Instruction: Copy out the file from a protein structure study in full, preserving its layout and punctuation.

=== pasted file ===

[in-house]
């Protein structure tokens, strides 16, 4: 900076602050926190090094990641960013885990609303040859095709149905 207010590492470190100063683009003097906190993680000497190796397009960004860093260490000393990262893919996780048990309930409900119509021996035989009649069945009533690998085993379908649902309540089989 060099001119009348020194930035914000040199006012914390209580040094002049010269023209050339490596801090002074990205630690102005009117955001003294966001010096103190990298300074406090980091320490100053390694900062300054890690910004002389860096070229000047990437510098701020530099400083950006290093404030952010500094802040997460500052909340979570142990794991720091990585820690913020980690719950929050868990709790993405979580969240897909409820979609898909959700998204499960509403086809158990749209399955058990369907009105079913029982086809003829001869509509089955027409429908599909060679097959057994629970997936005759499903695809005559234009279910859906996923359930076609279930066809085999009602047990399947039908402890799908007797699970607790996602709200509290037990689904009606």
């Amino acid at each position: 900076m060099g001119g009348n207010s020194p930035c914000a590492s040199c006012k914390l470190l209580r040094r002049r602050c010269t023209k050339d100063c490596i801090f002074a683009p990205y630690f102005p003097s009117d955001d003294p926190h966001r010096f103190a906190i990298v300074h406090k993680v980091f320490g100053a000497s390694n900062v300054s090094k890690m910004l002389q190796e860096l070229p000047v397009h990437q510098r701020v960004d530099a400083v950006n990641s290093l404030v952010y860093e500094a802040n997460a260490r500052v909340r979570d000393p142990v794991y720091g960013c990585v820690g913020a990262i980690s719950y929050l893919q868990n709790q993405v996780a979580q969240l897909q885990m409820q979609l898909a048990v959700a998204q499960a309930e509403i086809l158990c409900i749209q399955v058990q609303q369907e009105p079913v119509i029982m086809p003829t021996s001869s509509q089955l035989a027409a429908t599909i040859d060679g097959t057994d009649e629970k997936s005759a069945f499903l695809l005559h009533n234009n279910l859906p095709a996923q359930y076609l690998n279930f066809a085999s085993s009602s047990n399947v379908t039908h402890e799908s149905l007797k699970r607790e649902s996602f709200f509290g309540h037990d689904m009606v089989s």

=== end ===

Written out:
[in-house]
């Protein structure tokens, strides 16, 4: 900076602050926190090094990641960013885990609303040859095709149905 207010590492470190100063683009003097906190993680000497190796397009960004860093260490000393990262893919996780048990309930409900119509021996035989009649069945009533690998085993379908649902309540089989 060099001119009348020194930035914000040199006012914390209580040094002049010269023209050339490596801090002074990205630690102005009117955001003294966001010096103190990298300074406090980091320490100053390694900062300054890690910004002389860096070229000047990437510098701020530099400083950006290093404030952010500094802040997460500052909340979570142990794991720091990585820690913020980690719950929050868990709790993405979580969240897909409820979609898909959700998204499960509403086809158990749209399955058990369907009105079913029982086809003829001869509509089955027409429908599909060679097959057994629970997936005759499903695809005559234009279910859906996923359930076609279930066809085999009602047990399947039908402890799908007797699970607790996602709200509290037990689904009606």
């Amino acid at each position: 900076m060099g001119g009348n207010s020194p930035c914000a590492s040199c006012k914390l470190l209580r040094r002049r602050c010269t023209k050339d100063c490596i801090f002074a683009p990205y630690f102005p003097s009117d955001d003294p926190h966001r010096f103190a906190i990298v300074h406090k993680v980091f320490g100053a000497s390694n900062v300054s090094k890690m910004l002389q190796e860096l070229p000047v397009h990437q510098r701020v960004d530099a400083v950006n990641s290093l404030v952010y860093e500094a802040n997460a260490r500052v909340r979570d000393p142990v794991y720091g960013c990585v820690g913020a990262i980690s719950y929050l893919q868990n709790q993405v996780a979580q969240l897909q885990m409820q979609l898909a048990v959700a998204q499960a309930e509403i086809l158990c409900i749209q399955v058990q609303q369907e009105p079913v119509i029982m086809p003829t021996s001869s509509q089955l035989a027409a429908t599909i040859d060679g097959t057994d009649e629970k997936s005759a069945f499903l695809l005559h009533n234009n279910l859906p095709a996923q359930y076609l690998n279930f066809a085999s085993s009602s047990n399947v379908t039908h402890e799908s149905l007797k699970r607790e649902s996602f709200f509290g309540h037990d689904m009606v089989s």